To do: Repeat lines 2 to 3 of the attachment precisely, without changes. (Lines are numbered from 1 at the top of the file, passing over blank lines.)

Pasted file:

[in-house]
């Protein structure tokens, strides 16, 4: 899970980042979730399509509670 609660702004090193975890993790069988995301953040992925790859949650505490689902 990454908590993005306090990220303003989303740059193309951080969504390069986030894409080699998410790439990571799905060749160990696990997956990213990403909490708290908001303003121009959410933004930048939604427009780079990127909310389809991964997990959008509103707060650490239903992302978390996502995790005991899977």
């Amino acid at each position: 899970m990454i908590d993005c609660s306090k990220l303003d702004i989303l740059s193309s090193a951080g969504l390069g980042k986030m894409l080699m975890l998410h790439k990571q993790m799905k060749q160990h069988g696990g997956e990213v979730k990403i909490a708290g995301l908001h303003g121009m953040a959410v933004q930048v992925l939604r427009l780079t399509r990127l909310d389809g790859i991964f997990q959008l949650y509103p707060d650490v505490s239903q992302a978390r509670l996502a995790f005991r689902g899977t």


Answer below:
């Protein structure tokens, strides 16, 4: 899970980042979730399509509670 609660702004090193975890993790069988995301953040992925790859949650505490689902 990454908590993005306090990220303003989303740059193309951080969504390069986030894409080699998410790439990571799905060749160990696990997956990213990403909490708290908001303003121009959410933004930048939604427009780079990127909310389809991964997990959008509103707060650490239903992302978390996502995790005991899977």
């Amino acid at each position: 899970m990454i908590d993005c609660s306090k990220l303003d702004i989303l740059s193309s090193a951080g969504l390069g980042k986030m894409l080699m975890l998410h790439k990571q993790m799905k060749q160990h069988g696990g997956e990213v979730k990403i909490a708290g995301l908001h303003g121009m953040a959410v933004q930048v992925l939604r427009l780079t399509r990127l909310d389809g790859i991964f997990q959008l949650y509103p707060d650490v505490s239903q992302a978390r509670l996502a995790f005991r689902g899977t």